If you continuously strive to return to your "right-here-and-right-now mind", you can clearly see your mind's myriad illusions and remove them. To do so, there is no alternative course other than relying on the teaching of the Buddha and the Zen Master, and keeping your koan from moment to moment. If you do so, your thoughts gradually disappear and your mind comes to rest. Once your mind has become quiet and clear, you can see even the smallest idea as it approaches you and immediately enlighten it. Once your mind is pure and clear like a mirror, you can see that you and the universe are completely one. But this "one" is only an expedient means that you must relinquish.

But if you do not constantly return to your "right-here-and-right-now mind", and instead incessantly cling to situations and relationships, you will become increasingly entangled in the illusions of your own mind and become more and more confused and you will suffer. All these situations and relationships are nothing more than illusions of your mind and have no reality of their own.

Therefore, practitioners, cut off all other thoughts and return to the "right-here-and-now mind"! What is this?


From a dharma speech by Ven. Zen Master Young San Seong Do


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Put down the Good Thoughts, too

When the great Korean Zen Master Wonhyo once taught that practitioners should not give rise to good thoughts, a disciple asked him whether he should give rise to bad thoughts instead. This is very foolish! Of course, you should not produce evil thoughts in your mind. This is what all saints and sages teach.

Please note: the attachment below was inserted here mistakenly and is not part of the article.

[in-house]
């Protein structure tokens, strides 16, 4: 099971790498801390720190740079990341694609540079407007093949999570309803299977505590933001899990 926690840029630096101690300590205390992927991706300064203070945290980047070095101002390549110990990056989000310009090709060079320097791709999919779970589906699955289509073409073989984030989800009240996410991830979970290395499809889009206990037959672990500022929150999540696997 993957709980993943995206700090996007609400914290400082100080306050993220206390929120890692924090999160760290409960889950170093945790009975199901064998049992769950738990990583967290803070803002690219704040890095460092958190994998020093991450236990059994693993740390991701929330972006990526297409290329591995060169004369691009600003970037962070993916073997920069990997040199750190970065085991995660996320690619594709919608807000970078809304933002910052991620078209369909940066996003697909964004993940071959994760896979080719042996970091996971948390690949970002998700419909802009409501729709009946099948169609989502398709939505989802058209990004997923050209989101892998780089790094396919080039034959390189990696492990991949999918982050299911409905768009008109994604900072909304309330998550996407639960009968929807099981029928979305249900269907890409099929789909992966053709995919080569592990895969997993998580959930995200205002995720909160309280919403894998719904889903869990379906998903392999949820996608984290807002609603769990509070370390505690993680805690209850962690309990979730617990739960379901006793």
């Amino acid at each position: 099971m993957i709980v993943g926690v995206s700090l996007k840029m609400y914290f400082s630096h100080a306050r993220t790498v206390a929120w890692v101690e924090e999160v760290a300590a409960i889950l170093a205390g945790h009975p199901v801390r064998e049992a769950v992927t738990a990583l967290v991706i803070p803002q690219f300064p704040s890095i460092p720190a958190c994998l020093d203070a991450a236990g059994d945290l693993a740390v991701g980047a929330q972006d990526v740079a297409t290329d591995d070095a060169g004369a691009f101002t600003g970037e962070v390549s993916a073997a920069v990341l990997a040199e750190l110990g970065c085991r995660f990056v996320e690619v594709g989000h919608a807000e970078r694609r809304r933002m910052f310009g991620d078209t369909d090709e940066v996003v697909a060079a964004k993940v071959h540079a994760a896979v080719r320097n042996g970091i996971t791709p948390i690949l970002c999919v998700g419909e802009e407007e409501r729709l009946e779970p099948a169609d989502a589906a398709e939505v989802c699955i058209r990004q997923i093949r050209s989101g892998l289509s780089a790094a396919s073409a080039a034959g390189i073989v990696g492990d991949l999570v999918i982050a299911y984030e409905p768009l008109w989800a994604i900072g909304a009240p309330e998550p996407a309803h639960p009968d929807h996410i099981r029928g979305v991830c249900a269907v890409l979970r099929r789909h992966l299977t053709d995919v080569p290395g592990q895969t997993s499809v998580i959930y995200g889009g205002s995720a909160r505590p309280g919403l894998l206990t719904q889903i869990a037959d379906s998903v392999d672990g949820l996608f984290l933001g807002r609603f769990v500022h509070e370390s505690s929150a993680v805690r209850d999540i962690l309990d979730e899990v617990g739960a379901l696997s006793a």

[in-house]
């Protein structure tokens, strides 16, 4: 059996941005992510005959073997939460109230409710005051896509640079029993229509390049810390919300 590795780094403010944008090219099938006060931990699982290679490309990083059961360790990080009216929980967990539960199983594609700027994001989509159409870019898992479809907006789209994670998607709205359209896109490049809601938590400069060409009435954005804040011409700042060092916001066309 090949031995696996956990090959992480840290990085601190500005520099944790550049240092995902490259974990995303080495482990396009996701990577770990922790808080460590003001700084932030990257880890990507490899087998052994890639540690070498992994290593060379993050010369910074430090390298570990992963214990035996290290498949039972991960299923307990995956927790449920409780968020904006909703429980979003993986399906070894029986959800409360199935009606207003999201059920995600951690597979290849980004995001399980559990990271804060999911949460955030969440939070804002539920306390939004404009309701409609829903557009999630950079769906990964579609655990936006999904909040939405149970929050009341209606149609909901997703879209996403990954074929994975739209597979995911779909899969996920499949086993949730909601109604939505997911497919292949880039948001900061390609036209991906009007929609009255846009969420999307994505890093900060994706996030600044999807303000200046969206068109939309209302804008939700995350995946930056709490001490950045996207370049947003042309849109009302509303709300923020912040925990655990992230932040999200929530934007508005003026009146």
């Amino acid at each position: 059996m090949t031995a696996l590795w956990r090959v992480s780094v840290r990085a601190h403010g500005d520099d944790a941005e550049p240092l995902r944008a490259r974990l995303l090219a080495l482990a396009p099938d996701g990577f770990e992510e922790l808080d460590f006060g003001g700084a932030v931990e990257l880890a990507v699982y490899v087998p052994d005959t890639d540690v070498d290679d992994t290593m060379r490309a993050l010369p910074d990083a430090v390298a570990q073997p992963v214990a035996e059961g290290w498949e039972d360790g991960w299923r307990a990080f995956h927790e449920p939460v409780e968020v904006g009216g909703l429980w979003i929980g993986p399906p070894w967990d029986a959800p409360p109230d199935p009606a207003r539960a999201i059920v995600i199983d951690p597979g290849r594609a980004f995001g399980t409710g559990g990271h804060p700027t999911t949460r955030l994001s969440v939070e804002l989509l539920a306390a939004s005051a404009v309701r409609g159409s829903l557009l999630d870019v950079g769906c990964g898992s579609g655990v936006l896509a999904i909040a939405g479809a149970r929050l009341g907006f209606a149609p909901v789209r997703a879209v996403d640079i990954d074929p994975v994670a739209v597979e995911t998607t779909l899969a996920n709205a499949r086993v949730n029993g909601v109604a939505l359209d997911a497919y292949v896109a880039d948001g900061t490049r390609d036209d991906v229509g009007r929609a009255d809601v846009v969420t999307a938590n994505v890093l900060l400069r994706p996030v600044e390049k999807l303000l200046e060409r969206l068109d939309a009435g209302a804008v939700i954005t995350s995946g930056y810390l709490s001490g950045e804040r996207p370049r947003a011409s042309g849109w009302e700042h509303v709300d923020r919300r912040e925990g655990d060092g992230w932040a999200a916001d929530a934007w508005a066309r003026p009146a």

But a true practitioner should also not cling to high ideals such as "loving mind" or "great mercy". He should abandon simultaneously both the positive and negative thoughts that arise in his mind. In that sense, Chapter 5 of the Diamond Sutra says that everything that has marks is transient – and therefore an illusion that you finally must relinquish.

This means: You must even overcome the highest Dharma, the teachings of the Buddha (Buddha-Dharma)! Some people who hear this may disdain the Buddha’s teachings or speak bad of the Buddha. But that’s a gross misunderstanding! "To overcome even the Buddha Dharma" means just to attain enlightenment. Because if you attain enlightenment, there is not even "the Buddha Dharma".

If someone asks you: "Have you achieved a great Dharma after fifteen years of practising under Zen Master Seong Do?", then, if you are a true practitioner, you should answer: "Had I achieved anything, then this would be a great illusion!"

Therefore, practitioners, do not attempt to attain anything! Relinquish everything and try to see the one that attains and relinquishes!


From a dharma speech by Ven. Zen Master Young San Seong Do

Berlin, August 2015


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The Four Obstacles on the Zen Path

Practitioners on the Zen Path – this is the normal course of practice – encounter four obstacles.

The first obstacle is pain. It is the obstacle of the beginner who is strongly attached to his physical body. Once this obstacle is overcome through constant practice and the practitioner is able to sit easily and comfortably, the second obstacle sets in: sleep. No matter how hard the practitioner struggles, he is always sleepy and unable to do anything against it. Once this obstacle is also overcome and the practitioner is awake from the moment he sits on the cushion, the obstacle of not-knowing arises. At this level, the practitioner does not make any progress with his koan, no matter how hard he tries. He browses through books, asks for advice from Dharma friends, but is completely stuck and dissatisfied with everything. Once the Zen student also overcomes this obstacle and starts breaking through the koans, he encounters the obstacle of knowledge. Due to his enlightenment, everything is immediately clear; he has an answer for everything and is delighted. But this obstacle also, even bigger than the last, has to be overcome.